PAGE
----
My expectations for the continued reading were to learn more about the process of instructional design and look at the other points of The Essential Triangle of Instructional Design. I already knew about the different types of assessments that could be conducted, but Cennamo and Kalk lay out more details on how to use the assessments and what kind of outcomes they’d be best used for.
I have come to understand that as we develop the five phases in the instructional design process, we also elaborate and refine the outcomes and assessments of learning iteratively. During the Define phase, we gather information from the client to determine what a tentative outcome will be for the instruction; we consider different types of techniques to determine if these outcomes are achieved. In the Design phase, we examine the learning outcomes and determine the subskills that contribute to obtaining these outcomes. In the Demonstrate phase, we refine the outcomes, assessments, and outline the actual instruction. We develop assessments as part of the prototype and test them with learners during the prototype evaluation. In the Develop phase, we continue monitoring the materials and fully develop assessment items that are tested during pilot tests and field trials. Through the assessment tests, we determine if the intended outcomes can be achieved. Lastly, in the Deliver phase, we present the instructional materials and assessment items to learners making sure that that through their participation in the instruction, the desired learning outcomes will be achieved.
After reading this part, I have concluded that the outcomes and assessments are determined primarily during the Define, Design, and Demonstrate phases. Nevertheless, outcomes may be added or deleted, and assessment items can be modified, based on the results of the learner tryouts during the Demonstrate and Deliver phases.
While reading, I also learned how to develop an effective and enjoyable instruction and facilitate learning through well-designed materials and experiences. I learned that successful learning experiences should include a set of predictable events. First introduced by Gagné (1965) in his Nine Events of Instruction and then elaborated upon by various other authors (Smith & Ragan, 2005), these events guide in structuring and organizing the learning experience.
I have come to understand that the design of learning activities is based on the three learning theories: behaviorism, cognitivism, and constructivism. Behaviorists believe that learning should occur through reinforcement of desired feedback. Cognitivists think that learning involves storing new information with related prior knowledge. On the other hand, constructivists state that knowledge is individually built as learners try to attempt to make sense of the world around them. These three learning theories are not always used equally, although most can agree that effective learning experiences should be built on learning events. There are six learning events that can be used in any order depending on the outcome. These are: focusing on goals, linking with prior knowledge, gaining and organizing content knowledge, taking action and monitoring progress, synthesizing and evaluating learning, extending and evaluating knowledge.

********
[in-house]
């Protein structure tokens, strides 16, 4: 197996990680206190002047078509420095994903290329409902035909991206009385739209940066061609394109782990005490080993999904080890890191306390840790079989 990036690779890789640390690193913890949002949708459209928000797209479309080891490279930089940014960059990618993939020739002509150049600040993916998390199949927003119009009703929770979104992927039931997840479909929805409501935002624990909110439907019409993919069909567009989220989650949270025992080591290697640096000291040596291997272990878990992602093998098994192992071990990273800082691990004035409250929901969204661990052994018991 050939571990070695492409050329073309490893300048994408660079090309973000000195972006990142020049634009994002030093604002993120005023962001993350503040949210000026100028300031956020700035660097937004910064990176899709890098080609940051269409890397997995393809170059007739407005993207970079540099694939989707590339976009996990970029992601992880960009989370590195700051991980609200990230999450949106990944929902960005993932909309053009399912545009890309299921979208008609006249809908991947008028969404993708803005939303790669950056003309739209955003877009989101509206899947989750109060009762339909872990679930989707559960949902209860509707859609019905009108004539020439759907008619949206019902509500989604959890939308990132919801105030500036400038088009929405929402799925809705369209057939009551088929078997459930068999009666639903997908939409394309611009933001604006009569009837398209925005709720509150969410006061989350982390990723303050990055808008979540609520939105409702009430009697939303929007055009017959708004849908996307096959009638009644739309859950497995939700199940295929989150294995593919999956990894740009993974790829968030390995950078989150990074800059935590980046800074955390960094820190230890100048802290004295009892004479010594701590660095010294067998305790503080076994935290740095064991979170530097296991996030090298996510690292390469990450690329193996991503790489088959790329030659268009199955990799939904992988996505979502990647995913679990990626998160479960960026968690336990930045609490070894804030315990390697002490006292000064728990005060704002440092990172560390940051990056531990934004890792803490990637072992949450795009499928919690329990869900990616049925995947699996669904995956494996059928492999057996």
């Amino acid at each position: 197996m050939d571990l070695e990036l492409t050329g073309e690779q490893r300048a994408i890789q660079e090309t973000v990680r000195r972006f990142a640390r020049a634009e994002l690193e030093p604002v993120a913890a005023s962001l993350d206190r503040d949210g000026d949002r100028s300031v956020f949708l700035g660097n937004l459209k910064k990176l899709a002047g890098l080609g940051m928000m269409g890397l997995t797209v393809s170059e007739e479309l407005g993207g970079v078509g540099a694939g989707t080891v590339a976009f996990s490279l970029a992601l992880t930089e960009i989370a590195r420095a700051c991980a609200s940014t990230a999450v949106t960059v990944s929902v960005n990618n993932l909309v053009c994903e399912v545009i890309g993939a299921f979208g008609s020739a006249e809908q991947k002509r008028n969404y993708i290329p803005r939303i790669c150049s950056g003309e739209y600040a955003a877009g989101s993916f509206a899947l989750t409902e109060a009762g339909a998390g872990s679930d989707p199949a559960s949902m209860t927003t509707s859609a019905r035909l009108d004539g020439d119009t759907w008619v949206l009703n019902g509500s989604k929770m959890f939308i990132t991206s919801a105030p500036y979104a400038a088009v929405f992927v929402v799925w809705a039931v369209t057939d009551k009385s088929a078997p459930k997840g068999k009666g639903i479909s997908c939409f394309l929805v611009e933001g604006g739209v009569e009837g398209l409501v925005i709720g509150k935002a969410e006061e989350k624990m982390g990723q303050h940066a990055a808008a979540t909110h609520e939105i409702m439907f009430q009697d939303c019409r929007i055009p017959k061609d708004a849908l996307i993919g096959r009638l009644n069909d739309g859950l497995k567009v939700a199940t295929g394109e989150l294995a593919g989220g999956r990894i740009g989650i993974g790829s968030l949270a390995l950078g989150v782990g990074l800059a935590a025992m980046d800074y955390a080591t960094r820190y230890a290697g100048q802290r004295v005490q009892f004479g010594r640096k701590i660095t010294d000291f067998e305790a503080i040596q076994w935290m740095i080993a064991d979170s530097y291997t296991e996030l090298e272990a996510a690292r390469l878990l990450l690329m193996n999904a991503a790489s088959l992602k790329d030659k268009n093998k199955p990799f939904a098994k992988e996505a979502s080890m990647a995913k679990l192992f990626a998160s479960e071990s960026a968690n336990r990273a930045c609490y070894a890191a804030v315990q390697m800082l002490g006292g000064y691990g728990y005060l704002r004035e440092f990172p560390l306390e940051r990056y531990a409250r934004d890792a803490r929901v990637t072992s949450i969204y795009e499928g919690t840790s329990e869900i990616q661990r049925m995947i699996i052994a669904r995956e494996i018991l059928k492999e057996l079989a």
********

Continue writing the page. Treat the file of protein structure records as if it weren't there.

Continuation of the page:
I found the descriptions of each learning event very enlightening to me. They helped me understand how each event worked and the types of activities that supported each of them. For instance, the activities involved in the first learning event, Focus on Goals, included asking questions about a topic that would generate curiosity, pre-testing on content to be learned, prompting learners to set their own goals and more.
Along with planning learning events, I have learned that the specific instructional strategy is influenced by the context in which the instruction is delivered, and the conditions under which learners participate. I found that there are different types of delivery, such as synchronous, asynchronous, distance learning, face-to-face learning, and blended learning. One delivery method we need to consider is chunking, where a set of topics that go together are used. The chunking method works best when we consider the learners’ prior knowledge and the complexity of the issue.
Throughout the design process, we continuously monitor whether the instructional activities, outcomes, and assessments are aligned, and if they are appropriate to the needs and characteristics of the learners. Besides, in each phase of the instructional design process, we evaluate our ideas when we present a project proposal; we evaluate our “best guess” solutions when we present design documents, storyboards, content outlines, and prototypes for discussion.
I found it very useful to learn that evaluation may be formative and summative. Formative evaluations are conducted during the process of designing and developing the materials. It refers to the fact that the product is still “in formation.” The purpose of formative evaluation is to ensure alignment among outcomes, assessment, and activities; to ensure that outcomes, assessment, and activities are appropriate for the learners and that the content is accurate and free from errors. A summative evaluation is conducted after the product is already completed. It measures the effectiveness of instruction after it has been finalized.
In conclusion, I would like to emphasize that every part of the instructional design process is essential in designing the most effective instruction. However, as we move further in this process, it’s critical to evaluate and assess the information that we have gathered. We build our “best guess” of what will work best for our situation and our learners based on research, theory, and the experience of others. Hence, to determine if we have guessed correctly, we need to test our assumptions through the process of evaluation.